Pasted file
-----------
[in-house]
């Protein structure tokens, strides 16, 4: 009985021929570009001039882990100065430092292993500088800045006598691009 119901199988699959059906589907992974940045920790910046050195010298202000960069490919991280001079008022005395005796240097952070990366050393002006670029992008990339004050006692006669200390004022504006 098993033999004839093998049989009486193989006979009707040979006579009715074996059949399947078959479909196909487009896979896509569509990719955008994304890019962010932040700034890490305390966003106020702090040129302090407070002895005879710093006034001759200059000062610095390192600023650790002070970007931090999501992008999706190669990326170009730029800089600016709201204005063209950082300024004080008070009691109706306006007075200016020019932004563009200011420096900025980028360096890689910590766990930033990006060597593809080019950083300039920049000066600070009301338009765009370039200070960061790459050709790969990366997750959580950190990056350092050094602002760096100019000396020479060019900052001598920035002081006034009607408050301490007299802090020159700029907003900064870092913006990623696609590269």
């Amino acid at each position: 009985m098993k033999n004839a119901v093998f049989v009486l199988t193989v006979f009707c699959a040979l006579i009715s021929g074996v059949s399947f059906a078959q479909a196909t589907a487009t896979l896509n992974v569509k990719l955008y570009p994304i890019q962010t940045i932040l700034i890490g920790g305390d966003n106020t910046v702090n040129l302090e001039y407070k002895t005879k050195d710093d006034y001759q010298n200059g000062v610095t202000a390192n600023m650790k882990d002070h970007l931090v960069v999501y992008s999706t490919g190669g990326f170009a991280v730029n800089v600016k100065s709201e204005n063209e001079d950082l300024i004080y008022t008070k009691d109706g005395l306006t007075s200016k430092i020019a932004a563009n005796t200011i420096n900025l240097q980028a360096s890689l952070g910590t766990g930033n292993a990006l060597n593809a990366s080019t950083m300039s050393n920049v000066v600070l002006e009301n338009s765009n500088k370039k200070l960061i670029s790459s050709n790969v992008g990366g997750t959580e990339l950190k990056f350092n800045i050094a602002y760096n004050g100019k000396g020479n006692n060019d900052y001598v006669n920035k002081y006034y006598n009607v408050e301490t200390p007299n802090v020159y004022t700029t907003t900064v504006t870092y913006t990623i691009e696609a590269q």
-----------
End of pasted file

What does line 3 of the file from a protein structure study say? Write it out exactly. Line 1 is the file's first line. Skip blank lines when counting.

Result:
């Amino acid at each position: 009985m098993k033999n004839a119901v093998f049989v009486l199988t193989v006979f009707c699959a040979l006579i009715s021929g074996v059949s399947f059906a078959q479909a196909t589907a487009t896979l896509n992974v569509k990719l955008y570009p994304i890019q962010t940045i932040l700034i890490g920790g305390d966003n106020t910046v702090n040129l302090e001039y407070k002895t005879k050195d710093d006034y001759q010298n200059g000062v610095t202000a390192n600023m650790k882990d002070h970007l931090v960069v999501y992008s999706t490919g190669g990326f170009a991280v730029n800089v600016k100065s709201e204005n063209e001079d950082l300024i004080y008022t008070k009691d109706g005395l306006t007075s200016k430092i020019a932004a563009n005796t200011i420096n900025l240097q980028a360096s890689l952070g910590t766990g930033n292993a990006l060597n593809a990366s080019t950083m300039s050393n920049v000066v600070l002006e009301n338009s765009n500088k370039k200070l960061i670029s790459s050709n790969v992008g990366g997750t959580e990339l950190k990056f350092n800045i050094a602002y760096n004050g100019k000396g020479n006692n060019d900052y001598v006669n920035k002081y006034y006598n009607v408050e301490t200390p007299n802090v020159y004022t700029t907003t900064v504006t870092y913006t990623i691009e696609a590269q």